BVOCs emission in a semi-arid grassland under climate warming and nitrogen deposition
1State Key Laboratory of Vegetation and Environmental Change, Institute of Botany, Chinese Academy of Sciences, Xiangshan, Beijing 100093, China
2Research Center for Eco-Environmental Sciences, Chinese Academy of Sciences, Beijing 100085, China
3Beijing Municipal Research Institute of Environmental Protection, Xicheng, Beijing 100037, China
4State Key Laboratory of Forest and Soil Ecology, Institute of Applied Ecology, Chinese Academy of Sciences, Shenyang 110164, China
5State Key Laboratory of Cotton Biology, Henan Key Laboratory of Plant Stress Biology, School of Life Sciences, Henan University, Kaifeng, Henan 475004, China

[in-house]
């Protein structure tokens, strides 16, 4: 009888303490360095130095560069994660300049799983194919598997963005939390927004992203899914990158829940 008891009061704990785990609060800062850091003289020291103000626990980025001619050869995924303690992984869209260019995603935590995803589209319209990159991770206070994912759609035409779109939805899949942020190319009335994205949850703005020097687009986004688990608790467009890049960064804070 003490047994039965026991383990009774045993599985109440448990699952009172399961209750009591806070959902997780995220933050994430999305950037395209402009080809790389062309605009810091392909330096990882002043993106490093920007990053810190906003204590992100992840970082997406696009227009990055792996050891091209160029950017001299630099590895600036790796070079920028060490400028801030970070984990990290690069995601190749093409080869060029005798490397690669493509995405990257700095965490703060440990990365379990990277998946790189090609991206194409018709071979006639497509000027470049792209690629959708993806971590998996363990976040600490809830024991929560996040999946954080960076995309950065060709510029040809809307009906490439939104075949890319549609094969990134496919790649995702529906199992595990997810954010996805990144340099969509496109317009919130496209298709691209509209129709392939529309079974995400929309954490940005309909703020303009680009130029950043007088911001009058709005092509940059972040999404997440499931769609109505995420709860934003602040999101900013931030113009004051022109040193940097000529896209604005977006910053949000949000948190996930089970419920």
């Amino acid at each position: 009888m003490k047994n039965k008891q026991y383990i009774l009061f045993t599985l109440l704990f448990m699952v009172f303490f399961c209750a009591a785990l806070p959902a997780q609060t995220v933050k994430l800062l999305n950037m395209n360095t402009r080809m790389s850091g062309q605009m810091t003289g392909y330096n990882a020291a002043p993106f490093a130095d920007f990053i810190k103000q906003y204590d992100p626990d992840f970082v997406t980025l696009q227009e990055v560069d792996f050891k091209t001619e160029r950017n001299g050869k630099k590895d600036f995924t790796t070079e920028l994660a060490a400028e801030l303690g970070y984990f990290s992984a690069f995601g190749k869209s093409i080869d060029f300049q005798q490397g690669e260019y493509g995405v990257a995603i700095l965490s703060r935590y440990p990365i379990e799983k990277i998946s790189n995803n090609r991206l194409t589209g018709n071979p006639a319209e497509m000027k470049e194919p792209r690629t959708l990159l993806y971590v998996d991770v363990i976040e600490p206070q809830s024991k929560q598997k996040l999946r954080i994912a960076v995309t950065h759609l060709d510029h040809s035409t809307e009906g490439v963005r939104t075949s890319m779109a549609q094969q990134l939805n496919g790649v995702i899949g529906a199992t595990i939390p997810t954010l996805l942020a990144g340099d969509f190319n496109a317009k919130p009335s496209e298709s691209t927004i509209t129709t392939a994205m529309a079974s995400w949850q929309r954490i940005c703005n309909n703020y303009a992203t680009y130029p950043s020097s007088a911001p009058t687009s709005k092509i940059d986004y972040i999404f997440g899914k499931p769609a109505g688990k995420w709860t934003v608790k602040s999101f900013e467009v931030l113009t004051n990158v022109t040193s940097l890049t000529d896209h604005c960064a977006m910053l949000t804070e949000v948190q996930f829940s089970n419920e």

Abstract. Biogenic volatile organic compounds (BVOCs) profoundly affect atmospheric chemistry and ecosystem functioning. BVOCs emission and their responses to global change are still unclear in grasslands, which cover one quarter of the Earth's land surface and are currently undergoing the largest changes. Over two growing seasons, we conducted a field experiment in a semi-arid grassland (Inner Mongolia, China) to examine the emission and the responses of BVOCs emissions to warming and nitrogen deposition. The natural emission rate (NER) of monoterpene (dominant BVOCs here) is 107 ± 16 μg m−2 h−1 in drought 2007, and 266 ± 53 μg m−2 h−1 in wet 2008, respectively. Warming decreased the standard emission factor (SEF) by 24% in 2007, while it increased by 43% in 2008. The exacerbated soil moisture loss caused by warming in dry season might be responsible for the decrease of SEF in 2007. A possible threshold of soil moisture (8.2% (v/v)), which controls the direction of warming effects on monoterpene emission, existed in the semiarid grassland. Nitrogen deposition decreased the coverage of Artemisia frigida and hence reduced the NER by 24% across the two growing seasons. These results suggest that the grasslands dominated by the extended Artemisia frigida are an important source for BVOCs, while the responses of their emissions to global changes are more uncertain since they depend on multifactorial in-situ conditions.